HALIFAX — Vicky Levack with the Disability Rights Coalition in Nova Scotia says she feels deceived after learning no political party can commit to the targets of a 10-year plan to transform housing and care for people with intellectual disabilities.
"They had six years before the pandemic hit," Levack, who has cerebral palsy and lives in a nursing home, said in an interview Thursday.
"I feel I've been duped. We all have been."
The landmark 2013 report, referred to as "The Roadmap," called for phasing out institutional facilities and replacing them with small options homes by 2023. Small options homes are defined by the province as homes in residential neighbourhoods for up to four people with disabilities, where they receive care and other support.
When asked about the report on the campaign trail, none of the three main party leaders committed to achieving the Roadmap's goals on time; however, the NDP's Gary Burrill said his party would do so within a four-year mandate.
"It's sad, it's really sad," Beth MacLean said in an interview Thursday. The 49-year-old woman with intellectual disabilities won a landmark human rights case in 2019 that ordered the province to provide her with a small options home.
The Roadmap was created under the former NDP government, amid front-page stories of abuse in institutional settings documented by The Canadian Press. In 2010, staff confirmed an autistic man had been locked in a room at a special-care home in Cape Breton for 15 days, sometimes urinating in the corner when nobody knew he needed to use the washroom.
The plan for reform was accepted by the former Liberal government of Stephen McNeil, who extended its timeline to improve housing and care for disabled people from five years to 10.
But when The Canadian Press recently asked Liberal Leader Iain Rankin if the Roadmap's recommendations would be completed in the next two years, he said, "It's very challenging."
"We need to bring on more small option homes," Rankin said during a news conference. "But we need to be very cautious and not move people into the community unless they have all the supports they require. That presents a challenge for us. We'll continue to work on it."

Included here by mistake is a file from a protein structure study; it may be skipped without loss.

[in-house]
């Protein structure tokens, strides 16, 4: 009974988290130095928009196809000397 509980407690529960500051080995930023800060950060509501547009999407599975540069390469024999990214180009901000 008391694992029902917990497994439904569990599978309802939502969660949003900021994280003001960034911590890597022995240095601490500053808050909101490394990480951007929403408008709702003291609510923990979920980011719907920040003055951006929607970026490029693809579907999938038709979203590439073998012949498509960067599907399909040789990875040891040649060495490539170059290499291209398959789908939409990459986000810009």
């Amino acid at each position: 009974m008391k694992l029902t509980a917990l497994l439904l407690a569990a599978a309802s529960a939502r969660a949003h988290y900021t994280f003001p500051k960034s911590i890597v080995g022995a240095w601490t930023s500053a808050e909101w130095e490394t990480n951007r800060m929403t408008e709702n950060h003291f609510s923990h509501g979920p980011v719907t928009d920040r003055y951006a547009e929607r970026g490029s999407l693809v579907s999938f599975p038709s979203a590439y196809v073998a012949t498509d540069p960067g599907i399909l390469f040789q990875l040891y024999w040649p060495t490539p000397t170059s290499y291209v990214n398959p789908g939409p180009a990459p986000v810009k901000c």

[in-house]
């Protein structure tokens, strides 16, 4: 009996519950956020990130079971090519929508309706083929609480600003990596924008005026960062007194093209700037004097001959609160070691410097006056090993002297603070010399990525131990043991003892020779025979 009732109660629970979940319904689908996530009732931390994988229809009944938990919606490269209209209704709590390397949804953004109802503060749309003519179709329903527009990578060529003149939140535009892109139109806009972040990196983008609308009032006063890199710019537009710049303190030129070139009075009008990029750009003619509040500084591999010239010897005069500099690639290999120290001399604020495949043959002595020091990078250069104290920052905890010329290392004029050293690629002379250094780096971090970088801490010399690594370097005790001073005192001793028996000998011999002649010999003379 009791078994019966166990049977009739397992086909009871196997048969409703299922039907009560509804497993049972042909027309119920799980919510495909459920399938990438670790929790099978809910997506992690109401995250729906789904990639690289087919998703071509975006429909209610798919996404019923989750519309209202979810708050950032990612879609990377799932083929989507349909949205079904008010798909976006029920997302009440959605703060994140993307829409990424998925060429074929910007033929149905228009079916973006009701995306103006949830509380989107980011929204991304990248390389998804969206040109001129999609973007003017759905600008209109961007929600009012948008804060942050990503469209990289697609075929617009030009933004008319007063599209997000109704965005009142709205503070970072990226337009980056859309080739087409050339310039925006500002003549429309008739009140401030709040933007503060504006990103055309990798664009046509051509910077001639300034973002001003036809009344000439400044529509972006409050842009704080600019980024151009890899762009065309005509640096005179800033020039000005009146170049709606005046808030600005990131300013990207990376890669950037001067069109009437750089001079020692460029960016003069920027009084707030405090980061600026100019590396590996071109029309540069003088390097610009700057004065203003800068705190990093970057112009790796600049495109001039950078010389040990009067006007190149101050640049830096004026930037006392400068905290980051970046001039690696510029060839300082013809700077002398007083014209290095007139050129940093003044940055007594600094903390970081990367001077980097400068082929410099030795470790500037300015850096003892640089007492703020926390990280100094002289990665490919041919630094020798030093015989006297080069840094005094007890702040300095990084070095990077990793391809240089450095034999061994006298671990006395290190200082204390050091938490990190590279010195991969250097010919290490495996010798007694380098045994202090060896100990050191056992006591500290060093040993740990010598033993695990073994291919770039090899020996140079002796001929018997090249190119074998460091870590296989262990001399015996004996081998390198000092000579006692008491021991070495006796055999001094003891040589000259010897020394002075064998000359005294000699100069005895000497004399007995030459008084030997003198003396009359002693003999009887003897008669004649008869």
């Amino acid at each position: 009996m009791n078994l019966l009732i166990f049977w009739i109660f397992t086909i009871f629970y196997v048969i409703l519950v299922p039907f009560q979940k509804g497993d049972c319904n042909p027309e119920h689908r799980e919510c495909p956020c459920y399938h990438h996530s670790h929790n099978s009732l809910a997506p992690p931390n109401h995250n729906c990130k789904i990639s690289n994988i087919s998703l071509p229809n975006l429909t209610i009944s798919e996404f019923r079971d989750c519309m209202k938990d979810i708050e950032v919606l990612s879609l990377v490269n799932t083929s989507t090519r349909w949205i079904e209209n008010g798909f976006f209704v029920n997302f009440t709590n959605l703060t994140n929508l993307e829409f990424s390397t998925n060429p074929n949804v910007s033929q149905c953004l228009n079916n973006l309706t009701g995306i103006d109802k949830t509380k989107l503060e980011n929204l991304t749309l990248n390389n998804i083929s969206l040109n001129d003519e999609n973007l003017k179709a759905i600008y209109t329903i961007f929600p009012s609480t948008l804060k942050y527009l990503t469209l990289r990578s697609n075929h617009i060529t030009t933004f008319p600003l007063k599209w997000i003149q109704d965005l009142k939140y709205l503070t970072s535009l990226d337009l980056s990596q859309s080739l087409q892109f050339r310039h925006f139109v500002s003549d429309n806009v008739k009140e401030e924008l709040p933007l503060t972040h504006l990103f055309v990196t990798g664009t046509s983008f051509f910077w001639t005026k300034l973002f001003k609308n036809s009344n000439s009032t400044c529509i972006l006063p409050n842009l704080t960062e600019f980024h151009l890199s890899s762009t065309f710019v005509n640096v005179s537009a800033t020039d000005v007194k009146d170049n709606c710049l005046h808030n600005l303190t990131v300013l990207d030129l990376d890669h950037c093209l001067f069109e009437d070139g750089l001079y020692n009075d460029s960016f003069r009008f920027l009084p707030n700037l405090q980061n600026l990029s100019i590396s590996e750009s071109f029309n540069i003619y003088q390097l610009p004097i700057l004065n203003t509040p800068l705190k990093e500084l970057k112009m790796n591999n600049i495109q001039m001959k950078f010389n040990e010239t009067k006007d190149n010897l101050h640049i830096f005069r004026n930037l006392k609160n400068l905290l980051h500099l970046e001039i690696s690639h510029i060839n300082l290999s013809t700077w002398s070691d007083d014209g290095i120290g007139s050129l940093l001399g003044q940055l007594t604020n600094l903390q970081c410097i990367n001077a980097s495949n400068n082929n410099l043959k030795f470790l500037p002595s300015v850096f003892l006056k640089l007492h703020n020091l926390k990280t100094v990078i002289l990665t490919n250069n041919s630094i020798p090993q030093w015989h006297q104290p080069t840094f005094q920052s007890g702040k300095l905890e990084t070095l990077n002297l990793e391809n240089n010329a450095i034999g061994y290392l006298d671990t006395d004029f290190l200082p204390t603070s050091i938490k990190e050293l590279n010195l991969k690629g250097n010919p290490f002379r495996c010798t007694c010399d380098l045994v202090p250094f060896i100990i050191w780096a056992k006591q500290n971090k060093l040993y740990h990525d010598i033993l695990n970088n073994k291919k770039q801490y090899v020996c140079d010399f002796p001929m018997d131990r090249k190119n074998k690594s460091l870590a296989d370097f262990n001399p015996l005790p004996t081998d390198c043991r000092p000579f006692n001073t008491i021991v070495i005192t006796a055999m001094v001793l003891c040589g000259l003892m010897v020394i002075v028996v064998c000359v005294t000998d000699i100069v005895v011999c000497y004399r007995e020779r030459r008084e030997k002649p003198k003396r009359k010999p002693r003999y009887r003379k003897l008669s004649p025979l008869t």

Progressive Conservative Leader Tim Houston told reporters earlier this week he "hoped" the goals of the Roadmap report — which called for "transition of individuals to supported living in the community" — would be achieved within his mandate if he's elected.
"The reality is the Liberals have put us in a bad spot," he said. "They ran the clock out."
"So we'll be focused on doing what we can to honour those commitments, but I don't know that we can do it in two years because of the spot they put us in. But we're focused on meeting those."
The NDP is the sole party committing to fully implementing the report within one electoral mandate — should they transform their five seats into a majority government in the Aug. 17 election.
"We would make up for this time squandered by the Liberal Party and meet the goals of the Roadmap by the end of a four-year mandate," Leader Gary Burrill told reporters this week.
Wendy Lill, chairwoman of the Community Homes Action Group, said news of further delays is a hard blow to people with intellectual and physical disabilities, and their families, who are waiting for housing in the community.
"The consequences are quite simply an ongoing tragedy — hundreds of young people living with aging, often ill and declining parents, are in limbo and on wait lists to start living independent lives in their communities and hundreds more in institutions, in may cases far removed from their families and home communities," she said in an email.
The Disability Rights Coalition recently said the 2013 report's targets were not being met.
"The government's pledge of transformation of their social assistance programs for people with disabilities, including closing institutions, addressing the excessive delays in accessing vital community-based supports … and enacting the necessary legislation and policy to support inclusive communities … remains unrealized," the advocacy group said in a July 19 report.
In February, a legislature committee heard testimony from the Department of Community Services indicating 1,698 people were on a waiting list, either to begin receiving care or to be transferred to a more suitable living arrangement. The committee also heard that about 525 people out of roughly 5,000 receiving housing are in larger, so-called “congregate care” facilities.
This report by The Canadian Press was first published Aug. 6, 2021.
Michael Tutton, The Canadian Press